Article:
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American Association for Hand Surgery
Meeting Home Accreditation Final Program
Theme: Inclusion and Collaboration Theme: Inclusion and Collaboration

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Functional Tests vs Patient-Reported Outcomes in Predicting Thumb CMC Arthritis Progression: a Prospective, Longitudinal Study
Joseph A. Gil, MD; Justin E Kleiner, BS; Joseph Crisco, PhD; Amy Ladd, MD; Arnold Peter C Weiss, MD,
Brown University / Rhode Island Hospital, Providence, RI

The purpose of this study is to examine functional variables and patient reported outcomes over time to determine their relation to the radiographic progression of CMC OA. Specifically, we asked (1) are functional assessments or patient reported outcomes more sensitive for identifying progression of CMC OA at 1.5 and 3 year follow-up, and (2) which specific functional assessment or patient reported outcome most strongly correlated with radiographic progression of CMC OA.


91 subjects with early symptomatic and radiographic thumb CMC OA and 46 asymptomatic healthy control subjects were recruited in a multi-site prospective, longitudinal case-control study. Demographic information, comprehensive history, plain film radiographs, functional test assessments and patient-reported outcome questionnaires were collected on all 137 subjects. Linear regression models were used to correlate progression of CMC OA with the percent change of force with functional testing and percent change in patient-reported scores.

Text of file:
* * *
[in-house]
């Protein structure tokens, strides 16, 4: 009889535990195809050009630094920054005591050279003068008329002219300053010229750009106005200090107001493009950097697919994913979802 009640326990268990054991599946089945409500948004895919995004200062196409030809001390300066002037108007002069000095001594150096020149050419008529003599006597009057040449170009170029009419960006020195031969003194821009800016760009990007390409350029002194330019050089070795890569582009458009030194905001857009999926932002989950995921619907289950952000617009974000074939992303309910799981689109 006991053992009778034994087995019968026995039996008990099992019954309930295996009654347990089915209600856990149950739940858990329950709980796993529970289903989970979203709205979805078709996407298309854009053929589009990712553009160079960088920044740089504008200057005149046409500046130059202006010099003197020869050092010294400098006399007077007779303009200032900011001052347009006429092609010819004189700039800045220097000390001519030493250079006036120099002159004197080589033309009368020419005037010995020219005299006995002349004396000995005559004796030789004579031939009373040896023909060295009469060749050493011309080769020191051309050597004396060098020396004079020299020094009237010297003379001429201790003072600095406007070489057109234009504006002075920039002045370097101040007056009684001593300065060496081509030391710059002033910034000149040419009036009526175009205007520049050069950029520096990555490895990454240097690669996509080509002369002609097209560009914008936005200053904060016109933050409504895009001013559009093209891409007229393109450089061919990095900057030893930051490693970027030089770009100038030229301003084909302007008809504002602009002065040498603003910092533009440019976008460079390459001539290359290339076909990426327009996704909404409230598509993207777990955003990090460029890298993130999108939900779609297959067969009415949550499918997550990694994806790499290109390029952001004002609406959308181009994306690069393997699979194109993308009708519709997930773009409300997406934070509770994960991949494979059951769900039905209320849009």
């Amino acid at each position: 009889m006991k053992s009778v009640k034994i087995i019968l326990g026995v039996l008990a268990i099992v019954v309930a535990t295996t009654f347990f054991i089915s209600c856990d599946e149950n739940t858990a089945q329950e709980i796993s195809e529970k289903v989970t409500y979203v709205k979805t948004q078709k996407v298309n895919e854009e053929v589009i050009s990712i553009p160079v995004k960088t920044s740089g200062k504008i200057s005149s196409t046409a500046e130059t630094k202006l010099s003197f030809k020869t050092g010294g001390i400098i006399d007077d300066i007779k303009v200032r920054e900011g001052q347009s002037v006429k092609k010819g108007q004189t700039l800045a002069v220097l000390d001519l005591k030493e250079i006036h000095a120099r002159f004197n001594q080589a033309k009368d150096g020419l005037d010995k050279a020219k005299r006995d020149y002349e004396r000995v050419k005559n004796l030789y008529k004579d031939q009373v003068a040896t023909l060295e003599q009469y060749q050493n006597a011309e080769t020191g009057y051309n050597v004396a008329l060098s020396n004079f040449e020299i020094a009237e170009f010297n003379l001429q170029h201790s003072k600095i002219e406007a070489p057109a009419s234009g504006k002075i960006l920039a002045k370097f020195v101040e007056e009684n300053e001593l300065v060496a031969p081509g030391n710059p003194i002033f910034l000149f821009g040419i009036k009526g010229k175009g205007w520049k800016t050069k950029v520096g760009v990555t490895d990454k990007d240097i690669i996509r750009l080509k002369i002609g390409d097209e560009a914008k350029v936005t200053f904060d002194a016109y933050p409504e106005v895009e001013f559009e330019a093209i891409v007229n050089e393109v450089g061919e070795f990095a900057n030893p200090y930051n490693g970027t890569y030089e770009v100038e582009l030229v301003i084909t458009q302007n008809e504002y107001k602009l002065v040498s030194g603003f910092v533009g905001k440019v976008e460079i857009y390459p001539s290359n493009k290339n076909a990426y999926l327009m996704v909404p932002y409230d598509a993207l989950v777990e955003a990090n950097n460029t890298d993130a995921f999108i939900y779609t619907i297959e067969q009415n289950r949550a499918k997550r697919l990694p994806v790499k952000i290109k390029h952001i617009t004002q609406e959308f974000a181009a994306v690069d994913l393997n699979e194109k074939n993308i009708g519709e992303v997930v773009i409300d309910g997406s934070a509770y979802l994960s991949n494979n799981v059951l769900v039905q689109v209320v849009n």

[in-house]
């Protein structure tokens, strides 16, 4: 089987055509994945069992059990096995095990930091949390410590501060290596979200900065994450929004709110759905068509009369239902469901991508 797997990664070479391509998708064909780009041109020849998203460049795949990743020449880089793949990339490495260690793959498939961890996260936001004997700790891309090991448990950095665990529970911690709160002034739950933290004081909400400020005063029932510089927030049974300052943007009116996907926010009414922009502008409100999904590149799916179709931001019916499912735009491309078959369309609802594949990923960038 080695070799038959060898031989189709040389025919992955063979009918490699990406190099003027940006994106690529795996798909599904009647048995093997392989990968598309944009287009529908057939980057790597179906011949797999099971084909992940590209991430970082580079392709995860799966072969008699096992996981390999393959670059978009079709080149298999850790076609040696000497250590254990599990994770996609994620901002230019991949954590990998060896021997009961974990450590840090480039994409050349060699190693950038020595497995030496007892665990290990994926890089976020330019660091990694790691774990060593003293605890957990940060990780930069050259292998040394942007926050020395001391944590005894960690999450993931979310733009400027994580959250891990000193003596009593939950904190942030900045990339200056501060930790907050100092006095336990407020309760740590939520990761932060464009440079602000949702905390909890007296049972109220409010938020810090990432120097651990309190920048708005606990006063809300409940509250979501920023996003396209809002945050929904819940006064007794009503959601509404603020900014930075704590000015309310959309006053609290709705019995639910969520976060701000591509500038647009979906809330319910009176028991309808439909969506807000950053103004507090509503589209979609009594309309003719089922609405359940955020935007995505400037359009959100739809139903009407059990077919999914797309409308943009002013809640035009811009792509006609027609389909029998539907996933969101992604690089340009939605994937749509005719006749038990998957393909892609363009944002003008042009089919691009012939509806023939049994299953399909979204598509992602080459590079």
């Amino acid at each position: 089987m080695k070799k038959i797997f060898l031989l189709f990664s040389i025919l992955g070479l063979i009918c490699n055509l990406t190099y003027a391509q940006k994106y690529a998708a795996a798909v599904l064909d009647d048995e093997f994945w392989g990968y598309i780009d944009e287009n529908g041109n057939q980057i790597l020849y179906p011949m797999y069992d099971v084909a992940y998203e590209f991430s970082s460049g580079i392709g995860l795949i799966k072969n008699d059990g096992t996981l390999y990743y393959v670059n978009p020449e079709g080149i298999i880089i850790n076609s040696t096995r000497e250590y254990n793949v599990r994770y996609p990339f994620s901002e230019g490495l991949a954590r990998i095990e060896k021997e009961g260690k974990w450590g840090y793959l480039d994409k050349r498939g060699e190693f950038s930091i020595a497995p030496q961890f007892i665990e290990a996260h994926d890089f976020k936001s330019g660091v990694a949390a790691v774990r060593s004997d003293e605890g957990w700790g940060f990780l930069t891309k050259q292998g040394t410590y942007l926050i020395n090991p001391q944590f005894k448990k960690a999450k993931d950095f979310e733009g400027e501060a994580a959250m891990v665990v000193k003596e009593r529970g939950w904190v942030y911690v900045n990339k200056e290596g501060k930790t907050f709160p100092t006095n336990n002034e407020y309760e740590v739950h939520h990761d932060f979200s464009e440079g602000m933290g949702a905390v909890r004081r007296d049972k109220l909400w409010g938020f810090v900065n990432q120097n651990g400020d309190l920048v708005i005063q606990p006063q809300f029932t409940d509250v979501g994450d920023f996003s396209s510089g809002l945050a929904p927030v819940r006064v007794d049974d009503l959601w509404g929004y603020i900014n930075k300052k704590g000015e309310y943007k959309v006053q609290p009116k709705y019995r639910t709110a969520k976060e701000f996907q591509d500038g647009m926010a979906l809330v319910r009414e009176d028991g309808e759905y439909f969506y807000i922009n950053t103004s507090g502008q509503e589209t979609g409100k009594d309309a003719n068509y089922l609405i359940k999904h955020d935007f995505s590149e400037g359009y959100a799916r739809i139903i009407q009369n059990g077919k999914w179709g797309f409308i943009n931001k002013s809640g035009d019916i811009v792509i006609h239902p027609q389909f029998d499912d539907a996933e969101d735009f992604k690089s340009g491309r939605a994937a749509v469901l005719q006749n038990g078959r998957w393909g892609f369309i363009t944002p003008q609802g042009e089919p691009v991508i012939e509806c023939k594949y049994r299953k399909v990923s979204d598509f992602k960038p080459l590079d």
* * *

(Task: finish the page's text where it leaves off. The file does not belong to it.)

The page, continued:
After adjusting for age, sex, and dominance was used for data collection, the linear regression model demonstrated that lateral key pinch and lateral grasp at baseline were significant predictors for thumb CMC OA (P=0.0311 and P=0.0115, respectively). Functional variables were more strongly correlated with OA progression, correlating with 18.8% of OA progression at 18 months, compared to 4.2% for patient reported variables. This relationship was also present at 3-year follow-up, where functional variables correlated with 21.9% of progression, compared with 5.7% for patient reported variables. Of the individual tests, lateral grasp and lateral key pinch most correlated with OA progression, with 7.1% and 5.8% of the 18-month progression in OA respectively. Three-year OA progression presented equally between male and female subjects (P=0.8712); between dominant and non-dominant wrists (P=0.1595); and between obese and non-obese subjects (P=0.7757).


Functional assessments are more strongly correlated with OA progression than patient reported outcomes at 1.5-year and 3-year follow up. Of the individual tests examined, lateral grasp and lateral key pinch most correlated with OA progression.

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